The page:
Notre Dame argued that even these cases contain important distinctions -- namely that the student at East Carolina was an academic tutor, while the student at Notre Dame was an athletic trainer.
“However, neither the applicable bylaws nor official interpretations or educational columns make such a distinction,” the infractions panel wrote in its report. “The panel agrees with the institution that the East Carolina case is analogous to this case, but is unpersuaded that a different result should obtain merely because one student was an academic tutor and the other was an athletic trainer. Both were institutional staff members at the time they committed their violations.”
David Ridpath, professor of sports administration at Ohio University and president of the Drake Group, an organization pushing for more emphasis on academics in college sports, said Notre Dame’s argument was “splitting hairs.”
“It doesn’t matter where the fraud comes from,” Ridpath said. “Athletic trainer, strength coach, academic tutor, whoever it may be, it’s academic fraud. I don’t see how you can honestly separate that out at the end of the day. It’s textbook academic fraud. Then again, so is the case at the University of North Carolina.”
In September, the University of North Carolina at Chapel Hill told the NCAA that it does not have the authority to punish the university for what is widely seen as the most egregious case of academic fraud in the history of intercollegiate athletics. For 18 years, some employees at UNC Chapel Hill knowingly steered about 3,000 students toward no-show “paper courses” that never met, were not taught by any faculty members and in which the only work required was a single research paper that received a high grade no matter the content.
UNC's argument: the NCAA has no jurisdiction over assessing the quality of an institution's courses, even when those courses were fake and involved more than 1,500 athletes.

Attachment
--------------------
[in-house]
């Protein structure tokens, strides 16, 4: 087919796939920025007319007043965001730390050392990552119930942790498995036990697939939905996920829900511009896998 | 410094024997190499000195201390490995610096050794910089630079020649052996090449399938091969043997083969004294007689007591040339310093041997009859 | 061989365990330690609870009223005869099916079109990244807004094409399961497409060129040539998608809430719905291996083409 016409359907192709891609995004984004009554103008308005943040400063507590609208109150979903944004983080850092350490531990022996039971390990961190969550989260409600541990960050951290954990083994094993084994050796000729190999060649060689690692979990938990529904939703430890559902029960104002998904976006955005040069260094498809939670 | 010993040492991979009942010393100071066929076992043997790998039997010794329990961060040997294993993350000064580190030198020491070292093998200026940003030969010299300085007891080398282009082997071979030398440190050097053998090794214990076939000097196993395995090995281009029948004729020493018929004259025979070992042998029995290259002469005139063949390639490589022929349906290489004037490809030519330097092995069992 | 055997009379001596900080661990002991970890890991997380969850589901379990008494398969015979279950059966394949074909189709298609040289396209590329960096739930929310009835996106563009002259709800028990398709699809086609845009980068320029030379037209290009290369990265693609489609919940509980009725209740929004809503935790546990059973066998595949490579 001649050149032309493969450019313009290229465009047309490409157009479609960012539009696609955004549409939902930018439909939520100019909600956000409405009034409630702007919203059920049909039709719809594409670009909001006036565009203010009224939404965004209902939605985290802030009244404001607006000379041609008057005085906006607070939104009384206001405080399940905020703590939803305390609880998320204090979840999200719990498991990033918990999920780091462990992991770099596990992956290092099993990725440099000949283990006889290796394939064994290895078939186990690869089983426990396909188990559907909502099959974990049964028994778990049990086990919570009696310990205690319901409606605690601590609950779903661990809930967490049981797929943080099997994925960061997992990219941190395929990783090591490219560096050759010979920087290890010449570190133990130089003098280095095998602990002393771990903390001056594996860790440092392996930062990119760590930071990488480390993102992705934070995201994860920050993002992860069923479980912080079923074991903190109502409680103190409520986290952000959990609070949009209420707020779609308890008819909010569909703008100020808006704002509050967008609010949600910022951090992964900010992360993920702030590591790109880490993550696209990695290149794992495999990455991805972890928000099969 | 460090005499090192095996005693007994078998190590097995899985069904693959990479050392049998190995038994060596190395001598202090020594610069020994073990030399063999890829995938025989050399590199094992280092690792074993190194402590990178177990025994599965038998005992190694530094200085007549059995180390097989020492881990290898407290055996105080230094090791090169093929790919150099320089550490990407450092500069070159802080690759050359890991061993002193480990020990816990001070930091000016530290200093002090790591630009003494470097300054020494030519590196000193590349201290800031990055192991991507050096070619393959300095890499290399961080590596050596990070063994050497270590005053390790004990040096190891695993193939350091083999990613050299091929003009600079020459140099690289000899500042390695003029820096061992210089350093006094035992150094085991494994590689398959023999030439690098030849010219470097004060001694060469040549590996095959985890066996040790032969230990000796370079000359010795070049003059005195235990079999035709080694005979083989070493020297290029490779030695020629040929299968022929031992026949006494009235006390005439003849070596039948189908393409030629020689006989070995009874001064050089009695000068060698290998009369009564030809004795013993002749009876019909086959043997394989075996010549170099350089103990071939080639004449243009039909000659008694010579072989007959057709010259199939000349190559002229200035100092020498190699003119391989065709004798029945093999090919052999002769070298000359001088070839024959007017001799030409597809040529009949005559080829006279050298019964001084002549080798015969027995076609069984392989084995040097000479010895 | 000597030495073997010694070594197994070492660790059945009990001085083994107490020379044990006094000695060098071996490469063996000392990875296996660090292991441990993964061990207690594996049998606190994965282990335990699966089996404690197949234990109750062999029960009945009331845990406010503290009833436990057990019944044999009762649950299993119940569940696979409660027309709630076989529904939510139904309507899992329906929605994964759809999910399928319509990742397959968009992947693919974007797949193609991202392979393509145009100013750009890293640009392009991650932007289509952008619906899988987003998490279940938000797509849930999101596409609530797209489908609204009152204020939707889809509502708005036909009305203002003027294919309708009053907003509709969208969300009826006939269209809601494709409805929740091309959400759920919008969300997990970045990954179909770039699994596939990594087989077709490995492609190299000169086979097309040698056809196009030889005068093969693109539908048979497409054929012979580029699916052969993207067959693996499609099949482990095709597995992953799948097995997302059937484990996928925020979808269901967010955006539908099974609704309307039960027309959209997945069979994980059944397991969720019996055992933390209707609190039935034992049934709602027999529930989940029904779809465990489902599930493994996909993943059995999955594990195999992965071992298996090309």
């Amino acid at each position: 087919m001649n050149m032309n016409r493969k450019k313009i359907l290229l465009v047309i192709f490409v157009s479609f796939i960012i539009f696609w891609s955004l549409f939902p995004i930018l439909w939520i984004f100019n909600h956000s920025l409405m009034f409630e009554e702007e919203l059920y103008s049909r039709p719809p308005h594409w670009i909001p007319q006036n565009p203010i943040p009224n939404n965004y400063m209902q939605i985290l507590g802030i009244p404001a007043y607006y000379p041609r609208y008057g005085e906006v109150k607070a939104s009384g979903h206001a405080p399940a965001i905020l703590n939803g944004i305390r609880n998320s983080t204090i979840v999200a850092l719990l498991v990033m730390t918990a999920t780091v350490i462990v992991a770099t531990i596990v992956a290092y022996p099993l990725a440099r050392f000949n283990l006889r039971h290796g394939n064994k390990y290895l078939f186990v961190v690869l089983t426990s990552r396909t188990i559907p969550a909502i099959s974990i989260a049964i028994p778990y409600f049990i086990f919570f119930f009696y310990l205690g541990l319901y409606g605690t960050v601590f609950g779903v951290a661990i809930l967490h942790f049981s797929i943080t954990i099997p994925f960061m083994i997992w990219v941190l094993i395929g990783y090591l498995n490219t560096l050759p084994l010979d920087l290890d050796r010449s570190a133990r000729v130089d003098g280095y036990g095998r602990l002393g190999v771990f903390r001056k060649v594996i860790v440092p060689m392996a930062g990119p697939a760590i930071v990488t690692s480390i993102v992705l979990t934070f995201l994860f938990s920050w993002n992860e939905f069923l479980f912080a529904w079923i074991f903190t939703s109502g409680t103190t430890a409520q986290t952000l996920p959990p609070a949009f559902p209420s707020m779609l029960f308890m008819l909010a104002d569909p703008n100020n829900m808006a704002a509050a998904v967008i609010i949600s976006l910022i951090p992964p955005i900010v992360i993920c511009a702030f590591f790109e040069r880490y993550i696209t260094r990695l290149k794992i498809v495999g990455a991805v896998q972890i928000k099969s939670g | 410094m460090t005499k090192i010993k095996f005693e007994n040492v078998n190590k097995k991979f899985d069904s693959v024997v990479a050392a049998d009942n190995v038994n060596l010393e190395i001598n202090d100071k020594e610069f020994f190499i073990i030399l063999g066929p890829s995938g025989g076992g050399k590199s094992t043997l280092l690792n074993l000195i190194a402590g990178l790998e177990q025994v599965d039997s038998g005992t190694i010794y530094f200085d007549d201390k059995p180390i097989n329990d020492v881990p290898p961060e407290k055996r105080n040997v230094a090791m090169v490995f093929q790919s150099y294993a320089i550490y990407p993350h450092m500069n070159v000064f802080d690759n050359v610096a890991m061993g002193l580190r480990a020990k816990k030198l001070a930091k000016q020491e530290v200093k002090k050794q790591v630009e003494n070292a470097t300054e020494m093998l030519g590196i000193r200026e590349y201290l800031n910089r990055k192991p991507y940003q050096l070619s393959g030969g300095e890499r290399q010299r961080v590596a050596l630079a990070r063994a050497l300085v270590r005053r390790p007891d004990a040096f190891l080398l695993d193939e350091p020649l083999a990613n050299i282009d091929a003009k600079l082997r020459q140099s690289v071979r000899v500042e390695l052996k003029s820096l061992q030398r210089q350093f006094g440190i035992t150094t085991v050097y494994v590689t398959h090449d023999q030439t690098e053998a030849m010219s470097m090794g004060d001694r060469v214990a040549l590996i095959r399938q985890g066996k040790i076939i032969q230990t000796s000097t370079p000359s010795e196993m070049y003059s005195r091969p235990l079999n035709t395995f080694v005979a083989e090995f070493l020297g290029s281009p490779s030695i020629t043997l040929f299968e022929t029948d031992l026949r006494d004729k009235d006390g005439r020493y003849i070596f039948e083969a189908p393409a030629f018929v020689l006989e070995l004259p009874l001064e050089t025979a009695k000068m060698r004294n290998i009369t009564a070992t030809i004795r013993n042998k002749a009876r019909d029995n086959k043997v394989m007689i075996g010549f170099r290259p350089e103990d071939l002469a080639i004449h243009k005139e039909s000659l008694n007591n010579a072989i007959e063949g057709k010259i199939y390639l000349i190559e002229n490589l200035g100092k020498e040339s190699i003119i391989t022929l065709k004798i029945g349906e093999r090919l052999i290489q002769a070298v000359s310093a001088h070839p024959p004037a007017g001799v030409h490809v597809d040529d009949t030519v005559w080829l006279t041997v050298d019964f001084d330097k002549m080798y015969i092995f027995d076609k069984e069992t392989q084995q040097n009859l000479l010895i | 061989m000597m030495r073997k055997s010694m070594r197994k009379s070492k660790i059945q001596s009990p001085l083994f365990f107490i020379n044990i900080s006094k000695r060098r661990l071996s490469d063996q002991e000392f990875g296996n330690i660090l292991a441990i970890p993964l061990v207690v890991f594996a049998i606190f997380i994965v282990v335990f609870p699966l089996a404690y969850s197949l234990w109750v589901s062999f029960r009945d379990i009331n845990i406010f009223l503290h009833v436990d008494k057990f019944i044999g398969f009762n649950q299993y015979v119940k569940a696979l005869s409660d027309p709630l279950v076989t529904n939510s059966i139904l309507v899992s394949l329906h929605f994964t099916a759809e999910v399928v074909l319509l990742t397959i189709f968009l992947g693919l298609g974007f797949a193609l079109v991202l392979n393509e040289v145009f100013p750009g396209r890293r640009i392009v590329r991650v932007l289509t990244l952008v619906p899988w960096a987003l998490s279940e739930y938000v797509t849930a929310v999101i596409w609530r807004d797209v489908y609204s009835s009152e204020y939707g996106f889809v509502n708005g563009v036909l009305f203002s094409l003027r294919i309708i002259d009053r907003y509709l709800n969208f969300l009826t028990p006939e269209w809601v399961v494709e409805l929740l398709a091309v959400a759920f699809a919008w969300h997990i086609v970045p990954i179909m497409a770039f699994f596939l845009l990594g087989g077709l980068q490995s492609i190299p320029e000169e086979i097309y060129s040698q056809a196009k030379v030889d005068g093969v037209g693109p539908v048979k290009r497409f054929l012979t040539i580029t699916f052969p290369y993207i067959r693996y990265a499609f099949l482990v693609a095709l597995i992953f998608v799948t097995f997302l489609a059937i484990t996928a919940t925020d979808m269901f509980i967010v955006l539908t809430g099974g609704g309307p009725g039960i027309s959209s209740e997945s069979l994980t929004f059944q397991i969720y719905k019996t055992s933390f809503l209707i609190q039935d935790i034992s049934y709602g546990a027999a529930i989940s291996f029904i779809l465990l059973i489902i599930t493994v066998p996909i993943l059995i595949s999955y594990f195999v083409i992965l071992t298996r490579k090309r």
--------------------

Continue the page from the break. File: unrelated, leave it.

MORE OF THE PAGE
For decades, the NCAA has laid out what counts as academic misconduct, clearly barring college employees from completing athletes’ course work for them, for example, and banning any “knowing involvement in arranging for fraudulent academic credit or false transcripts” for athletes. The association has punished Division I institutions at least 15 times for academic fraud in just the last decade, and half a dozen times in the past two years.
The association's members are now debating what role the NCAA should continue to play in punishing academic fraud. Earlier this year, the NCAA's Division I Council adopted new rules designed to update its academic integrity policies for the first time since 1983.
Colleges must now “maintain and adhere to written academic integrity policies that apply to the entire student body.” If a college breaks its own rules, the NCAA would consider that to be a case of academic misconduct. At the same time, the new rule redefines “impermissible academic assistance” as “academic conduct involving a staff member or booster that falls outside of a school’s academic misconduct policies, provides a substantial impact on the student-athlete’s eligibility and is not the type of academic assistance” generally available to all students.
UNC argues that its misconduct does not meet these parameters and that the case is “beyond the NCAA’s purview,” as it concerns “fundamental institutional, not athletic, integrity.” In other words, it’s not the NCAA’s jurisdiction to determine how rigorous a course is. Notre Dame’s argument is similar, Ridpath said, in that it claims the fraud should be handled by the university as an honor code violation, not by the NCAA as an athletic issue, because the staff member who committed the fraud was still a student.
"It was student-on-student cheating," Brian Kelly, Notre Dame's head football coach, said during a news conference Tuesday, calling the sanction excessive. "There was nobody implicated. The NCAA agreed across the board with that finding. So we're going to appeal this."